The teen, whose name is being withheld because he is a juvenile, was arrested Thursday in the death of Sida Osman. Because he is younger than 14, the suspect is not eligible to stand trial as an adult, according to the Tarrant County District Attorney's Office. His case is in juvenile court.
After Sida's parents reported him missing Tuesday evening, officers started knocking on doors and kept searching overnight using police dogs and helicopters. The youngster's body was discovered the next afternoon, prompting residents to quickly gather, shouting, "Peace and justice!" and holding signs reading, "He was innocent."
Sida's body was found in the backyard of a vacant house about a block from the apartments where he lived. Several Somali families, many who had spent time in refugee camps in Kenya after fleeing unrest in their native country, live in the complex.
Although Sida's parents are Somali refugees, the boy was born in the United States. He was to begin kindergarten at a nearby elementary school in the fall, the Fort Worth Star-Telegram reported.
The two boys had gone to the yard, and the teen was irritated with Sida, according to Fort Worth police.
The teen has "a lot of rage and anger in him," Rick Stokes, founder of the Stokes Christian Boys Home, told the newspaper. The teen had been involved with the home for several years and had been running away, getting into fights, stealing items such as bicycles, and sometimes threatening to kill others, Stokes said.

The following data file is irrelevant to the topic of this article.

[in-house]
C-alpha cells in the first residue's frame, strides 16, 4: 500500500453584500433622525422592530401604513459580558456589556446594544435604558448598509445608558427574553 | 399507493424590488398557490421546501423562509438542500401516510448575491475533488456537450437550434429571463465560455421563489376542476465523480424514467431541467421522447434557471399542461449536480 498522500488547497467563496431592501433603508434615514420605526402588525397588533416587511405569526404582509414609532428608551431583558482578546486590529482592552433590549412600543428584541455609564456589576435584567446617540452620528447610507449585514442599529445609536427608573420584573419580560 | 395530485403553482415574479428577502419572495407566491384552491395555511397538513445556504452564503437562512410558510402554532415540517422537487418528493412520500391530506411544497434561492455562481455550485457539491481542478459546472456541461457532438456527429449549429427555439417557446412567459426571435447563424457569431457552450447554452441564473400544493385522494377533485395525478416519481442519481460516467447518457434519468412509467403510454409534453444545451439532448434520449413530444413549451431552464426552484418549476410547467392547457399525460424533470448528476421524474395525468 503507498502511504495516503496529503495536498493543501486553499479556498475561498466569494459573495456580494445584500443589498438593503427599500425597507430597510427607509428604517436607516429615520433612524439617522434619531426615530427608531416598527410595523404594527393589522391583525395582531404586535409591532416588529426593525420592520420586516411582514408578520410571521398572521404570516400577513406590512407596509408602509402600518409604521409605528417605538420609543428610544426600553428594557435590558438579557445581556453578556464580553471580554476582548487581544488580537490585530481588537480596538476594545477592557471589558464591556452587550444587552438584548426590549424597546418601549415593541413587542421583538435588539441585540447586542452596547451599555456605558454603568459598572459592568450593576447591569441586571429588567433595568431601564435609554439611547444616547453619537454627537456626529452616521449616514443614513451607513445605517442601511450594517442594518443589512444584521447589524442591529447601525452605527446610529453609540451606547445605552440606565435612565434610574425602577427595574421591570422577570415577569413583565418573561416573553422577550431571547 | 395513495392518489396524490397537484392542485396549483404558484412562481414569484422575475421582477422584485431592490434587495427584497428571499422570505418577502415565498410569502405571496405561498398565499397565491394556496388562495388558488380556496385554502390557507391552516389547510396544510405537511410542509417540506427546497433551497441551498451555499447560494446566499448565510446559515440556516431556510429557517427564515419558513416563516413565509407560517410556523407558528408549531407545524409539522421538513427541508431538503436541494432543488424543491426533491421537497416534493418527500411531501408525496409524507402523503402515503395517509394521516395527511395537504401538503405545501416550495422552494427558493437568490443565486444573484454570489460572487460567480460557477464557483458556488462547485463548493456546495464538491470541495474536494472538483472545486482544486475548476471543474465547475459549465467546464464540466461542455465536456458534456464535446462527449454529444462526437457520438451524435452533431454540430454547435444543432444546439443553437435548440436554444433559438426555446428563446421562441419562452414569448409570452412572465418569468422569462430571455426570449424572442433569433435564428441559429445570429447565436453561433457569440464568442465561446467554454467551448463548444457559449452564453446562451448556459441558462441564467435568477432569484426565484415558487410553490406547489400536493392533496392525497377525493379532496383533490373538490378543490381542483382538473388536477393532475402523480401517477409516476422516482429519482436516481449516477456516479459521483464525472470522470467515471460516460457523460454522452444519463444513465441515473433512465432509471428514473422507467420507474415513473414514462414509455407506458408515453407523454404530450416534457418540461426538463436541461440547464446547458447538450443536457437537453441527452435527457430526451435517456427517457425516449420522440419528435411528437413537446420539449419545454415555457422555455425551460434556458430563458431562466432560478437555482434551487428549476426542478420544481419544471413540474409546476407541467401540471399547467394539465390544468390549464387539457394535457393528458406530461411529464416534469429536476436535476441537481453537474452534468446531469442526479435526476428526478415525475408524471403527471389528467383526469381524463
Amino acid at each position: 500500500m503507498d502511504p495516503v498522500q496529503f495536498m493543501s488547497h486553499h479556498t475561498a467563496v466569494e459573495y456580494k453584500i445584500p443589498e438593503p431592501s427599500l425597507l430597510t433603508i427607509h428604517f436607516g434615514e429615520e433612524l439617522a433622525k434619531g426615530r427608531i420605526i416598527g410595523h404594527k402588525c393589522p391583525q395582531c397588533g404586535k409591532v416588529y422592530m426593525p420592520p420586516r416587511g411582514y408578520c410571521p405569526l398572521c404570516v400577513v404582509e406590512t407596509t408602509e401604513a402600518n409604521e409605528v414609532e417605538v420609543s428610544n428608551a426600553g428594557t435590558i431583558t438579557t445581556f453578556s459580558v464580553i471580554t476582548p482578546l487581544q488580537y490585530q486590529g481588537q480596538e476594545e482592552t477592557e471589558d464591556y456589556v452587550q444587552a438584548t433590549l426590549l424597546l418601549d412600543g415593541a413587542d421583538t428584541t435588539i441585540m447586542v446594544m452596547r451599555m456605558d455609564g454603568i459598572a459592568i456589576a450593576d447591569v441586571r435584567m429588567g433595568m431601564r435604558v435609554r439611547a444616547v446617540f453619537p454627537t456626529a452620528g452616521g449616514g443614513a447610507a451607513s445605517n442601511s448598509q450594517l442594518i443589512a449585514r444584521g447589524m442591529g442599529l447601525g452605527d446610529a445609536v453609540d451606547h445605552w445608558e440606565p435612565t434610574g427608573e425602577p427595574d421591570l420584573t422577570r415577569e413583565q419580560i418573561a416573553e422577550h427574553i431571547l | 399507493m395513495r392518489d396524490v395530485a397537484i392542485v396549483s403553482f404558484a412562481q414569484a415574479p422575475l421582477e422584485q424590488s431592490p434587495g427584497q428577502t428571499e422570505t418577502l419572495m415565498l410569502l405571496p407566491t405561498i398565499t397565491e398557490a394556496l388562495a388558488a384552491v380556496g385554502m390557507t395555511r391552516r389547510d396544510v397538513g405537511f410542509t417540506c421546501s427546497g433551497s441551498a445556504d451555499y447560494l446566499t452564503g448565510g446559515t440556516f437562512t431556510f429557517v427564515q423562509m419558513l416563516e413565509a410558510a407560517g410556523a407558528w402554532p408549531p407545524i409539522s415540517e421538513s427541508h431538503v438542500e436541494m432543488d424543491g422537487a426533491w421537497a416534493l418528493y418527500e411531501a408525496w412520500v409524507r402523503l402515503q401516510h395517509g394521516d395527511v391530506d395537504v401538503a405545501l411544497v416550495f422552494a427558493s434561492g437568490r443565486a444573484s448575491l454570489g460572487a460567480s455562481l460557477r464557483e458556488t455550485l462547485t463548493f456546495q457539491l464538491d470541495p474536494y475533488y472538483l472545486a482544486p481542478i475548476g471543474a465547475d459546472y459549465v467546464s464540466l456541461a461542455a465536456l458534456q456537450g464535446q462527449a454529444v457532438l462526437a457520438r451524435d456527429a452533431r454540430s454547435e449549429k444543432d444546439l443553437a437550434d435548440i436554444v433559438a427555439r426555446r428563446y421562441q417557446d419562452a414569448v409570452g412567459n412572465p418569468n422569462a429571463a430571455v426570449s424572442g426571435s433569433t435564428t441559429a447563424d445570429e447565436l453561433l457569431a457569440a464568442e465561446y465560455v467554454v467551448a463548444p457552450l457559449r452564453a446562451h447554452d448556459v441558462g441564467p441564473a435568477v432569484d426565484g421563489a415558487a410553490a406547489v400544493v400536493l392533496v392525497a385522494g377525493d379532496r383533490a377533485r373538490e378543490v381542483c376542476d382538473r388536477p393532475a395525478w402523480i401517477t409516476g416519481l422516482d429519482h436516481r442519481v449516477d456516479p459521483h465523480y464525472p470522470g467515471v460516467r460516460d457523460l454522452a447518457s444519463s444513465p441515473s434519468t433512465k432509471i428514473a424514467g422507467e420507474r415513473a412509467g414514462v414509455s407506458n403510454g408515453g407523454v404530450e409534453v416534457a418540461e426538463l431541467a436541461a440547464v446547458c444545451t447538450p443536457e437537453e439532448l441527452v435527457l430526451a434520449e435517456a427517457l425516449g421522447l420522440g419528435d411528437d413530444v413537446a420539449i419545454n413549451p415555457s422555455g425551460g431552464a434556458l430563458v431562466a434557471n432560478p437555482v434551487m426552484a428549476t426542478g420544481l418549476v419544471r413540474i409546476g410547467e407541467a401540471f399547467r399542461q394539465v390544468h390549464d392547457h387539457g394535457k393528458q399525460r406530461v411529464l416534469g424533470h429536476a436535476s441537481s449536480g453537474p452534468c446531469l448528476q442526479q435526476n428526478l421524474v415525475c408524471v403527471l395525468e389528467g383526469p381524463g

He said he did not know whether the teen had returned to live with his mother, who lives in the apartments, or was living with another relative and just visiting his mother when Sida went missing.
Sida's mother, Dahabo Abdi, told Dallas-Fort Worth television station KTVT that she did not know the suspect.
As the family gathered outside the apartment Thursday, neighborhood children gave Sida's mother handwritten notes expressing affection for the child. Some read the notes aloud, including one that read, "You were just an innocent kid."
Muhammad Elmi, the child's uncle, told Dallas-Fort Worth television station KXAS that the family never expected such a tragic outcome.
"We expected to see him alive -- you know, coming back to the house smiling, happy."
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